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Feeling Cagey About Fish Culture: How to Raise Fish in Cages

| 1/22/2014 10:42:00 AM

Cages Trout Robinson

In 1994, as a new, young salesman for Aquacenter, a fish farm supply company in Mississippi, I was fresh out of Louisiana State University with little practical training in aquaculture, but eager to contribute where I could. I received a couple of days of training, a truck, an old customer list on dot-matrix paper, a credit card, a case of catalogs, and a territory of small-scale, scattered fish farms.  That is when the real education started for me, as I traveled over southern Louisiana, Mississippi, and Alabama.

Since some of the items we offered, like aerators, were heavy and expensive to ship, I would incorporate delivery into some of my sales visits. One of my first deliveries was an aerator to a catfish farm in Lucedale, Miss., that raised the fish in cages.  The farm was about three-rabbit-trails-into-the middle-of-nowhere, but I found it with the help of handwritten directions from the secretary. There were no affordable GPS, and cell phones then. I pulled down the dirt drive past two, one-acre ponds, each with a small dock and 4 to 6 floating cages surrounding each dock.

Mr. Simmons came out to meet me on the porch of his log cabin home and we inspected his new aerator.  I asked him about his operation, partially because I couldn’t imagine how the fish went to market.  Turns out he not only raised fish in cages, but he successfully sold the concept to the local community.  People in Mississippi eat catfish, and before the concept of buying local, and knowing the farmer was trending, it worked for Mr. Simmons. He invited the public, through bulletin board posts and small signs, to the farm for harvest days. He informed me, “That Saturday, when we have a sale, they are all lined up down the road with ice chests.” He fed the fish a commercial pelleted ration and worked to keep good water quality in the ponds by flushing with well water. He claimed that the approach, in addition to the catfish never coming in contact with the bottom mud, gave a better tasting catfish, avoiding some of the muddy flavor that can occasionally occur with catfish.  Mr. Simmons’ problem was not how to get the fish to market, but how to increase production to meet local demand.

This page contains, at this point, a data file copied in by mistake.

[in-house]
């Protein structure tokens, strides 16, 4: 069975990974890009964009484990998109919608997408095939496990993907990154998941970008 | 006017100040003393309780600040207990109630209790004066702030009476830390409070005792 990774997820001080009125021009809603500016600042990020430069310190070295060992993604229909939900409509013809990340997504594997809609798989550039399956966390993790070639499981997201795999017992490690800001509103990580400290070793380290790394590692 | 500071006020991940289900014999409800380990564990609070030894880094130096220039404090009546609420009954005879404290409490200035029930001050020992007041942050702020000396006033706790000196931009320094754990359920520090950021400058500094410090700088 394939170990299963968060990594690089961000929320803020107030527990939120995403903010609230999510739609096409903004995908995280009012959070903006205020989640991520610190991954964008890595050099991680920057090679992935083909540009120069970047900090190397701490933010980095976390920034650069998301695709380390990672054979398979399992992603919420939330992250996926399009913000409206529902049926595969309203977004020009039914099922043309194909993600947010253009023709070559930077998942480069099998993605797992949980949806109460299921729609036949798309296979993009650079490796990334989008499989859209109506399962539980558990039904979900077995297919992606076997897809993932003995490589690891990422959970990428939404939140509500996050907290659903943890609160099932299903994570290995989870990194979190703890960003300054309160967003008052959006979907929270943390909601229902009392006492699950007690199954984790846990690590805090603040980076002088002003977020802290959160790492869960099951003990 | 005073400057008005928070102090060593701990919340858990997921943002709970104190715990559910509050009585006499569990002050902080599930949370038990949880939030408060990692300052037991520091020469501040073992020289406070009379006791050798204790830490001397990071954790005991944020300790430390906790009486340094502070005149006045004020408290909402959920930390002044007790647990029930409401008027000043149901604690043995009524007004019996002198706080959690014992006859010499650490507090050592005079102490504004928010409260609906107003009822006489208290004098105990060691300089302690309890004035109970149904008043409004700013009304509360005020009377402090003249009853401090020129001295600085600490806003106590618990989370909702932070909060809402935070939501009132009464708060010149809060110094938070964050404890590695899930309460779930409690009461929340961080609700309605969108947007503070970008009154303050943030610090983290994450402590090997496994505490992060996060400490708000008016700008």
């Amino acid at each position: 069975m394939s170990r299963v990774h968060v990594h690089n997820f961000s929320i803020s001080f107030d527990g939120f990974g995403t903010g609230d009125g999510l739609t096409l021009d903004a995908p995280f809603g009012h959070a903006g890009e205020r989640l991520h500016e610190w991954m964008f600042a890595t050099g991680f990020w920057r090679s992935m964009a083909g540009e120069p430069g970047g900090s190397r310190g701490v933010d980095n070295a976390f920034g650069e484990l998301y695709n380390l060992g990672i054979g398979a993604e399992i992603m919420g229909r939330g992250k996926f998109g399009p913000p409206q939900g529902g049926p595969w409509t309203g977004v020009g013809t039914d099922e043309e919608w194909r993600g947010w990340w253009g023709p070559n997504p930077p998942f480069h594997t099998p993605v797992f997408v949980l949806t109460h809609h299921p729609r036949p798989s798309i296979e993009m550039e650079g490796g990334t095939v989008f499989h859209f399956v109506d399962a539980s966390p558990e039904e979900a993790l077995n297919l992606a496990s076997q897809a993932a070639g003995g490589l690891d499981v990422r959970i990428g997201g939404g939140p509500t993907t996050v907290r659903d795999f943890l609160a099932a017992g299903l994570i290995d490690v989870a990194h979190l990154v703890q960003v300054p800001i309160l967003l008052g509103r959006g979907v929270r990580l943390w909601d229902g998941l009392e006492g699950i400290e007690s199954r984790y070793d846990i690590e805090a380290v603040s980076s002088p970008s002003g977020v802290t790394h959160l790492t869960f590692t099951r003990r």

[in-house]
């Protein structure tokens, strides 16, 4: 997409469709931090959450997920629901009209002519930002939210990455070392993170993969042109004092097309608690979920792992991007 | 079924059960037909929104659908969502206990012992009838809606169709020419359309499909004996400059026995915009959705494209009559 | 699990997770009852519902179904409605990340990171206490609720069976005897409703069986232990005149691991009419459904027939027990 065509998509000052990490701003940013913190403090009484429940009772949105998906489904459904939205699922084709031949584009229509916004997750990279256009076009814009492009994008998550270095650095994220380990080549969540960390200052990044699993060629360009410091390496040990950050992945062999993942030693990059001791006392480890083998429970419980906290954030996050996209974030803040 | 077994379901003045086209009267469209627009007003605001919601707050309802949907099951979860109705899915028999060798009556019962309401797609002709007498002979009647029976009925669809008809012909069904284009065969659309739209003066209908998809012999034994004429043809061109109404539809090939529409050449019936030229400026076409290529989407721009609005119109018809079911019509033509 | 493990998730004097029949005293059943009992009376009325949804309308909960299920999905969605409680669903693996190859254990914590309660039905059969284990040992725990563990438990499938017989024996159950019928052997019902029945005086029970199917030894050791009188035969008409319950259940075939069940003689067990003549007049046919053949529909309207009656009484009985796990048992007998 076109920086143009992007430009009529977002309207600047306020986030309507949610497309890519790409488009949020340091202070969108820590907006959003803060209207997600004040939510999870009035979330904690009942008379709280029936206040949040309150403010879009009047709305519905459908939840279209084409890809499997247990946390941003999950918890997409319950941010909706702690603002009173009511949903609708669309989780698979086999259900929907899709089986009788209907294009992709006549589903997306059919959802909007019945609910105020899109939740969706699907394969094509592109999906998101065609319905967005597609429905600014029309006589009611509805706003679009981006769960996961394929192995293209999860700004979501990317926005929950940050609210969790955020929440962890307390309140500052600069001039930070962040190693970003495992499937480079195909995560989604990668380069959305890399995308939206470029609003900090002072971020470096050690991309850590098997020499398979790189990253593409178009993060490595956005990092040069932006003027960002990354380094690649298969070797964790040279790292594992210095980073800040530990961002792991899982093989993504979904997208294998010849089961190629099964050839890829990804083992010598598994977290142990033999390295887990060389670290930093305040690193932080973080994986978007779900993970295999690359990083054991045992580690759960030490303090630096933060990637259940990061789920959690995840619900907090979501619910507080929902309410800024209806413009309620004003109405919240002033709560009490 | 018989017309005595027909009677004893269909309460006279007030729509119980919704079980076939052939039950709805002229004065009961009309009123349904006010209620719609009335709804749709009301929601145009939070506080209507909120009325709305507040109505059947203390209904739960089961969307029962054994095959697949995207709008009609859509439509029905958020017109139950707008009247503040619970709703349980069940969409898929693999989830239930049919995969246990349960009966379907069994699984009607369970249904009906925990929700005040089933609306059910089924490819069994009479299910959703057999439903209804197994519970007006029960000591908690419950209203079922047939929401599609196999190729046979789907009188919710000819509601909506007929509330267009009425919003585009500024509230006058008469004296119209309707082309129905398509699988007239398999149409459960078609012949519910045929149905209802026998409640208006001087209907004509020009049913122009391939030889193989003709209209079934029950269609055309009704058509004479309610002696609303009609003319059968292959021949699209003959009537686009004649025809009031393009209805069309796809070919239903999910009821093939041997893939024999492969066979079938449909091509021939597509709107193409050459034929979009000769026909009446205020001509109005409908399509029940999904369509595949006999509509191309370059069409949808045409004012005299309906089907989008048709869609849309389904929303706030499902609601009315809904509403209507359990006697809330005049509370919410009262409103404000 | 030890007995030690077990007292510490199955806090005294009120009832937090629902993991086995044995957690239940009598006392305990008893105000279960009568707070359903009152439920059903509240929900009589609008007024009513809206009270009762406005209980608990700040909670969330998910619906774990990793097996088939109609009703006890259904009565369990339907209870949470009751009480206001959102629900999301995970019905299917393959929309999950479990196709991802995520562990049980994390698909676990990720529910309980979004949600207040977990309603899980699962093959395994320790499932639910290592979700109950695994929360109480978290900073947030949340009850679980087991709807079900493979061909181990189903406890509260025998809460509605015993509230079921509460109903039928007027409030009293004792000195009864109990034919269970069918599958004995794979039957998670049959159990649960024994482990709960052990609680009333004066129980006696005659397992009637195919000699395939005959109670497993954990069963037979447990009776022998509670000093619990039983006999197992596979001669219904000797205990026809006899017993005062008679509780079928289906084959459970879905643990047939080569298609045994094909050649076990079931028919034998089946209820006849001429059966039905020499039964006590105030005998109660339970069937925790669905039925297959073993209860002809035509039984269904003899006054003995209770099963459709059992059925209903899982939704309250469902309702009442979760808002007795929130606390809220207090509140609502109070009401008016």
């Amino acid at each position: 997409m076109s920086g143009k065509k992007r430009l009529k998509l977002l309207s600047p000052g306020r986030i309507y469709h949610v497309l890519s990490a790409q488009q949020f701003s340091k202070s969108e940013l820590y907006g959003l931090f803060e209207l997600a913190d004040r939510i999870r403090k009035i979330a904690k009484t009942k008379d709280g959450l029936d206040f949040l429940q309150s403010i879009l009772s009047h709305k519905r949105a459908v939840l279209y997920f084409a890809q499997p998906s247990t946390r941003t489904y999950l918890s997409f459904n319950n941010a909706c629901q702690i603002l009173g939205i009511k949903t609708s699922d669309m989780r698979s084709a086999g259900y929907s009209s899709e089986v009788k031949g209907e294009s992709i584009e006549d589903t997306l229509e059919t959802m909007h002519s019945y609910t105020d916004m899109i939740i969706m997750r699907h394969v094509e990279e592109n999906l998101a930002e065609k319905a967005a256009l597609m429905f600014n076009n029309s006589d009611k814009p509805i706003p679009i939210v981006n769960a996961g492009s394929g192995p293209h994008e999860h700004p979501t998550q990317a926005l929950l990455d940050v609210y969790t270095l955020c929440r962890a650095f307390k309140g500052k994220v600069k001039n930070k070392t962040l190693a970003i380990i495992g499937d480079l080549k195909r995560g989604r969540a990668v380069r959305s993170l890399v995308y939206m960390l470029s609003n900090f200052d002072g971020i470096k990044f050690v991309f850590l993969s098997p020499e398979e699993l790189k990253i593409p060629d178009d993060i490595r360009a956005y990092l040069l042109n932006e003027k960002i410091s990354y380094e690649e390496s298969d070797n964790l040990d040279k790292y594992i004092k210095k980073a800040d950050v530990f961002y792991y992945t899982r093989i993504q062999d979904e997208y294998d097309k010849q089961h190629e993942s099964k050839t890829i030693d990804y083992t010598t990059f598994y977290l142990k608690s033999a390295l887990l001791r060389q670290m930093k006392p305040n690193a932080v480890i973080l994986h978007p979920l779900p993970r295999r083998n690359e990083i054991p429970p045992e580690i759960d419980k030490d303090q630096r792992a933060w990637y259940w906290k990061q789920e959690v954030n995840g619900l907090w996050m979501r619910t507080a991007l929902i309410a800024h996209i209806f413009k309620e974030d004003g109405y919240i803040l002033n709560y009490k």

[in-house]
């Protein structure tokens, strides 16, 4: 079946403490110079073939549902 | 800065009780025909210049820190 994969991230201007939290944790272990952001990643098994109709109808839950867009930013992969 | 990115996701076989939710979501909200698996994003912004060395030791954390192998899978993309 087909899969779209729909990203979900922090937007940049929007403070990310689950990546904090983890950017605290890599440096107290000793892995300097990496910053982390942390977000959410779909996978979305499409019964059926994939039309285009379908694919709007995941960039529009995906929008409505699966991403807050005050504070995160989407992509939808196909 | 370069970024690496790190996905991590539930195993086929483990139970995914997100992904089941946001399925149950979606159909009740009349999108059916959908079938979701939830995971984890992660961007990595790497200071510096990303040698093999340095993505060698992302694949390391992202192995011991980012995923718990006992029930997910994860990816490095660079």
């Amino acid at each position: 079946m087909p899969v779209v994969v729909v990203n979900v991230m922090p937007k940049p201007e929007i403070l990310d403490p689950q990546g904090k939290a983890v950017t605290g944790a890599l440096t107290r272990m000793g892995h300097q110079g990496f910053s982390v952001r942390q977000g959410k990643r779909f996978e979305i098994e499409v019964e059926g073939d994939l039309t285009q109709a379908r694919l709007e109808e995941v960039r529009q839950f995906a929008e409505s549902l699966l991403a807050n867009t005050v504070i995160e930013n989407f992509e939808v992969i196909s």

He had experienced a crash in oxygen levels, resulting in the loss of some of his stock, and wanted to ensure that he didn’t lose any more fish that way. I assured him that aeration was a good investment and I gave him one piece of useful advice: Break up the well water as it enters the pond either by splashing or spraying through a nozzle. Well water is predictably clean but is low in oxygen and high in carbon dioxide.  While the well water was diluting the waste products in the pond, it was aggravating his low-oxygen conditions.

Advantages of Fish Cage Culture

Commercial pond culture of fish requires special construction and harvesting equipment. Cage culture allows fish production in your pond without pond renovation, the investment in large harvesting equipment, or draining for harvest. Some other advantages of cage culture provides are:

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